Day 306 – Thru the Bible
Today we continue in First Corinthians.
1 Corinthians 11 – In the next major section of the letter ( ), Paul addresses a series of problems related to worship in Corinth. In each case, self-promotion, a spirit of independence, and neglect of others’ good are at work. Only through the power of the Gospel can such patterns of sin be displaced by love ( ).
The first such problem concerns women who are dishonoring their husbands by praying and prophesying without wearing head coverings. Interpreters debate precisely how Paul’s discussion of praying and prophesying with covered heads applies to today’s church. Whatever the case, the apostle’s instructions are rooted in two clear Gospel principles.
First, Jesus and His Father are bound to one another as closely as a head to a body (“the head of Christ is God”). Within this relationship of love, Jesus gladly honors His Father, and neither seeks to establish independence from the other. Therefore, when Scripture calls Believers to unity, love, and the sharing of common life, it is calling us to respond to and reflect patterns of divine love. In marriage (Ephesians 5:21–33), this means that a wife should respect her husband’s authority (as the Son honors the Father), and a husband should delight in his wife (as the Father delights in the Son). And while a spirit of mutual dependence should certainly characterize marriage, the principle applies to all other relationships in the body of Jesus as well.
Second, reflecting the love that exists within the Trinity has been God’s purpose for His image-bearers since creation. In the church, God is restoring relationships that have been distorted by sin, so that His unchanging character may be displayed. It is therefore crucial that Believers’ conduct in worship reflect the character of divine love.
Some in Corinth are treating the Lord’s Supper as an opportunity for selfish indulgence, amplifying the divisions between rich and poor. Paul’s strong language and stern warnings remind us that our worship of Jesus must honor His sacrifice for us.
The text reflects patterns of sin that blind us, even in worship. Self-centeredness can turn “the Lord’s” Supper into one that is the worshiper’s “own”. And it is easy to humiliate those for whom Jesus has died while we should be “proclaiming the Lord’s death.” Such sins are so serious that they call forth the Lord’s judgment and discipline.
Yet the text also reminds us that the Gospel has power to pardon sin and transform hardened hearts. Fulfilling the Old Testament promise of a “new covenant” (Jeremiah 31:31–34), Jesus has secured our forgiveness by giving His body and blood for us (Luke 22:17–20). When we “remember” Him through the Lord’s Supper, we recall this great act of covenant love—and we proclaim that we need the power of the Lord’s death to strengthen us “until He comes,” just as we need food (“the bread”) and drink (“the cup”) to sustain our bodies. Only through such power are we able to give the highest honor to the least privileged (“those who have nothing”) and to put the good of others before our own (“wait for one another”).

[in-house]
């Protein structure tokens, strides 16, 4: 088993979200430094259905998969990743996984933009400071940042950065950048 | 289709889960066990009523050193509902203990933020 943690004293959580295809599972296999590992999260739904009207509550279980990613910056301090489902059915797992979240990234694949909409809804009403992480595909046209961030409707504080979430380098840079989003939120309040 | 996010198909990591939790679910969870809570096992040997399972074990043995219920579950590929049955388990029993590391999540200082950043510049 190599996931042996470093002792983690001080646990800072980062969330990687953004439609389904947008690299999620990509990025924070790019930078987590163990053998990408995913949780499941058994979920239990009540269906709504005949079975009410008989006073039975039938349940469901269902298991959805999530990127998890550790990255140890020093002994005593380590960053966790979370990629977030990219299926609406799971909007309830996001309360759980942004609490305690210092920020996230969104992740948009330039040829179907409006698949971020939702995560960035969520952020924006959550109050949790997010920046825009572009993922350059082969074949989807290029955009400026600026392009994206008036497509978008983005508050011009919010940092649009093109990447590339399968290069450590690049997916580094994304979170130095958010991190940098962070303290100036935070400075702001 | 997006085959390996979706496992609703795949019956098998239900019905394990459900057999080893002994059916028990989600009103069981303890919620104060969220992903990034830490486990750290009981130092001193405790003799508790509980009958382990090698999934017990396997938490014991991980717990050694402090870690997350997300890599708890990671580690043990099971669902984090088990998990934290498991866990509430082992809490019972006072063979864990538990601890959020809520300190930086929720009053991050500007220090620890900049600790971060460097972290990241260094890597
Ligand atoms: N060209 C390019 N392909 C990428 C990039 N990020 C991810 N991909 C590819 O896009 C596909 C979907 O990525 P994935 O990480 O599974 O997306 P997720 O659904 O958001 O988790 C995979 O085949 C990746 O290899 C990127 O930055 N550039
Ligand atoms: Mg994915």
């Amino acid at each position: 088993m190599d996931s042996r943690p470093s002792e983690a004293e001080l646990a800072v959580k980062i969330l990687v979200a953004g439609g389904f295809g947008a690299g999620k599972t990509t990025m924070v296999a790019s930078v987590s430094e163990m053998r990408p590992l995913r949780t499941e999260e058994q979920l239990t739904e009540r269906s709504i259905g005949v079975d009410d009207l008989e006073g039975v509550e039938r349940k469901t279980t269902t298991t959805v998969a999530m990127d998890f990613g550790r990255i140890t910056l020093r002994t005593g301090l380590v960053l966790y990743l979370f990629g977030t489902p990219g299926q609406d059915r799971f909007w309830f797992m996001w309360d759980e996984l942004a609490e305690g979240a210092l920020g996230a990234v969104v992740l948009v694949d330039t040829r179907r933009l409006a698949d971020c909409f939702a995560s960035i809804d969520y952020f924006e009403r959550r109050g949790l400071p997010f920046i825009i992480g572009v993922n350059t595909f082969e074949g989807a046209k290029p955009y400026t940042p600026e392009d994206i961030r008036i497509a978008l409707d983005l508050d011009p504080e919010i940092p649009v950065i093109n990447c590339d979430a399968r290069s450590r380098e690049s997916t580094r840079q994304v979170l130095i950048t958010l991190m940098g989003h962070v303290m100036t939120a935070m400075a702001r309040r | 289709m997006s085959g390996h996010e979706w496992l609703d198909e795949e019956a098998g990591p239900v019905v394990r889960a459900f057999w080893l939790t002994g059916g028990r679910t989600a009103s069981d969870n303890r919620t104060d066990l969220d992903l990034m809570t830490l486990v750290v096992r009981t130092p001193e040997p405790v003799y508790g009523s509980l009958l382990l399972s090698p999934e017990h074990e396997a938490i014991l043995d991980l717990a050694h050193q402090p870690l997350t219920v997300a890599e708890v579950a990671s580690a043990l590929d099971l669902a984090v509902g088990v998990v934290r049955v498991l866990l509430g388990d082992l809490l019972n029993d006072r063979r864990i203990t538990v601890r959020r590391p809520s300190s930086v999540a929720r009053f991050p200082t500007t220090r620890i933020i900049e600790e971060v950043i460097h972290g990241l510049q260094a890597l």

Even the more challenging portions of this text reflect Gospel principles. The warning of verse 27 presupposes a desire to honor (not profane) Jesus’ work by reflecting its worth as we participate in the Lord’s Supper. In fact, when we examine ourselves and judge ourselves in light of Jesus’ saving work, we will find courage to repent more deeply than we otherwise could. Even the Lord’s discipline will not lead to condemnation but to assurance that we are beloved children (Hebrews 12:5–11; Proverbs 3:11–12). Stern warnings and severe discipline indicate that our Savior desires our good even more than we do.
How is the Lord’s Supper a celebration in your life of what Jesus has done for you?
1 Corinthians 12 – The next three chapters of the letter provide a framework for understanding spiritual gifts (chapters ), followed by a discussion of two particular gifts that are causing problems in the Corinthians’ worship (chapter ). For Paul, the work of the Holy Spirit frees us from slavery to “mute idols”, enables us to confess Jesus as Lord, and gives us gifts that move the church toward greater maturity. These opening verses on the Holy Spirit provide the foundation for the entire section.
Running throughout chapter 12 is the theme of unity-in-diversity, which reflects the nature and goodness of the triune God (“the same Spirit . . . the same Lord . . . the same God”). An overemphasis on diversity might lead us to a sinful spirit of independence from other Believers; an undue stress on unity might lead to an arrogant insistence that all other Believers be exactly like us.
Instead, God has given a diversity of gifts to His people, who together function as one body. We are to use these gifts “for the common good” and with no sense of envy, rivalry, superiority, or inferiority, because this is the kind of love shared among Father, Son, and Spirit. And just as the cross has a preeminent place in God’s saving plan despite its associations with weakness and shame, special honor must be given to members of the body who seem “weaker” because their gifts are not as visible, celebrated, or developed.
The power to live according to God’s design comes when we, the body, are united to Jesus, our head (“the body of Christ”), who shares His life with us. One mark of this life is grieving with those who suffer and rejoicing with those who are honored. Another mark is “earnestly desiring” greater gifts—that is, gifts that bring the greatest benefit not to ourselves but to the church as a whole.
How has God gifted you to serve others?
What other thoughts or questions does today’s reading bring up?
Some of these notes are from the ESV Gospel Transformation Bible study notes. We highly recommend this study Bible.
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